I Love Chard

20110806-023906.jpgWhen my gardening adventure was in its infancy, my Nana advised me to grow chard. She went on and on about it, easy to grow, easy to cook, so good for you, etc... So I half-heartedly grew some rainbow chard last year. Chard was not sexy. Heirloom chard does not grow any differently than regular chard, it did not excite me in the way tomatoes and peppers did. I used it a few times but I did not tend to it and basically ignored it.


I had it all wrong. Throughout the winter, I bought quite a bit of chard. Nana was right - It cooks just like spinach! After washing it, remove the leaf from the stem. Then chop up the stem and sauté it olive oil. Chop up the leaf while the stem cooks. Once the stem has softened, toss in some garlic and the chopped up chard leaves. After it cooks down, eat it as is or on brushetta. It's divine with homemade marinara and pasta - i could go on and on - chard is amazing.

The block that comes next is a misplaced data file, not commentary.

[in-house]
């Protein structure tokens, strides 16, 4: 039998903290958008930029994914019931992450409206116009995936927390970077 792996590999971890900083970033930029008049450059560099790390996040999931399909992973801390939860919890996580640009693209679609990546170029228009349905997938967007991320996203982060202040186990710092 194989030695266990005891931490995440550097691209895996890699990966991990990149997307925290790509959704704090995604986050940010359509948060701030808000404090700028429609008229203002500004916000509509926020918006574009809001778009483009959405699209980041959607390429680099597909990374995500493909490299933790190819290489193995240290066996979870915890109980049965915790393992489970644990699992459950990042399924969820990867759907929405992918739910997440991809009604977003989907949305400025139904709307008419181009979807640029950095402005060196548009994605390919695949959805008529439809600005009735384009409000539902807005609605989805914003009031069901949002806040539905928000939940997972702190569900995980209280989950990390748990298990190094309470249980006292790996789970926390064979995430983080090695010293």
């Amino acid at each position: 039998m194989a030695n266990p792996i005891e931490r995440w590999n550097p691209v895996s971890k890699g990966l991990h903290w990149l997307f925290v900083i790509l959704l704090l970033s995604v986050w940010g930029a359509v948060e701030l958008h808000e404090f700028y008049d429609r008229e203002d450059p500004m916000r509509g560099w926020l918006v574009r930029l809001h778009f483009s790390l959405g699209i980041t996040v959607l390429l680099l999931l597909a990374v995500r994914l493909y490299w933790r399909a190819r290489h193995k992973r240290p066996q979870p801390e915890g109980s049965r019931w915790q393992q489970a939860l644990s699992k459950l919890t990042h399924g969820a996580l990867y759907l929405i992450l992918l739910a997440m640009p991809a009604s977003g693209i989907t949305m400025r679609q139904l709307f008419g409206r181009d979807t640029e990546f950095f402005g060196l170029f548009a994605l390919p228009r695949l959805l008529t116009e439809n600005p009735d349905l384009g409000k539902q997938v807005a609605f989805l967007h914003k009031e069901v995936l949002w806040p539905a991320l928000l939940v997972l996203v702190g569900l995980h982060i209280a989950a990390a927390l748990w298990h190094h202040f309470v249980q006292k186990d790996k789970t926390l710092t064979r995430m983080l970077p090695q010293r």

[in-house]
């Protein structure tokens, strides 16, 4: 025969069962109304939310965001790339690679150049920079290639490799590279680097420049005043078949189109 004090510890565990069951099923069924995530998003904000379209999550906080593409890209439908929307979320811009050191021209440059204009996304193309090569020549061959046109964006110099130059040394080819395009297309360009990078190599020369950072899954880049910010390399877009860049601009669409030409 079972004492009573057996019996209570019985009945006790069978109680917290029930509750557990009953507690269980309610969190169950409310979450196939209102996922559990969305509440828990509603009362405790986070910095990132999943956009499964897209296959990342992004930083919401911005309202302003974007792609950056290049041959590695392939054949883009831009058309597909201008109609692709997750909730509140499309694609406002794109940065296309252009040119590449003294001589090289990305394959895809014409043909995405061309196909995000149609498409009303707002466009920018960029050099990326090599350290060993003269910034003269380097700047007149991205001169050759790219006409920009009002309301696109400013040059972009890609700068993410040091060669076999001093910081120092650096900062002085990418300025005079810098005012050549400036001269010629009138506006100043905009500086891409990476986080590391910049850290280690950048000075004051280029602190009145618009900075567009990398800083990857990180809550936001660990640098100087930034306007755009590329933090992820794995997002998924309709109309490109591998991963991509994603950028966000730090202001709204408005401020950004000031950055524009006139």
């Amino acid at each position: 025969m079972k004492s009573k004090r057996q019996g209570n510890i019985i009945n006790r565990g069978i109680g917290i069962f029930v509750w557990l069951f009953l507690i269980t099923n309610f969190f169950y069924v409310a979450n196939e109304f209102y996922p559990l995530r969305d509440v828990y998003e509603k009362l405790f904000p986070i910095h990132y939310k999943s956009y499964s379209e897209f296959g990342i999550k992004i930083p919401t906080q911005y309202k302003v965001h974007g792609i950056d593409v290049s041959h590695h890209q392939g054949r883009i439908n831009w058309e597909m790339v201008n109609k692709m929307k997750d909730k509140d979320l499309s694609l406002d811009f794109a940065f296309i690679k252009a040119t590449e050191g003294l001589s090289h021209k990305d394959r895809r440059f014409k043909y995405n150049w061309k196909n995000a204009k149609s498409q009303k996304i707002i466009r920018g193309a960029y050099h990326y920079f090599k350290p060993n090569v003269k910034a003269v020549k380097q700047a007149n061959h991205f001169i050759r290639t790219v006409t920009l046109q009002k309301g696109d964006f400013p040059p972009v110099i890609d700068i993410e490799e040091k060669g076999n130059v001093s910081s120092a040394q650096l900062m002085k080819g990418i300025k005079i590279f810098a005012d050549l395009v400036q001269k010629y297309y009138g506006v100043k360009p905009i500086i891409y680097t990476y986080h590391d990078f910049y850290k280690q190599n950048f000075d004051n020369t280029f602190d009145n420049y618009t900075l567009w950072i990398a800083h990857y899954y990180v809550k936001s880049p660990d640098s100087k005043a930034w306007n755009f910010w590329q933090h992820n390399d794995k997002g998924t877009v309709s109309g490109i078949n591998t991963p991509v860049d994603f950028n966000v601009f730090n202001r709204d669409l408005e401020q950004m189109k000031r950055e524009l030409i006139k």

After i realized the deliciously wondrous world of chard, I made considerable space for it in the garden. I'm head over heels for this stuff. I ordered the golden chard from Fedco Seeds back in February, and it is still going strong. Earlier in the season it shared a container with my green bean plants, and now it's growing with some late blooming peppers.


20110806-024005.jpg Each evening I check in with the plants and give them a sip of water after a long day of growing beneath the scorching sun. I love how the just-watered chard almost smells like it's cooking...it stops me in my tracks and has me thinking about how I can cook with it this week.

Nana was right, and I'm fortunate to have listened to her garden tips and stories. Each growing season I grow the chard for my own family table, but mostly I grow it to see her golden hair every time I glance at the golden chard.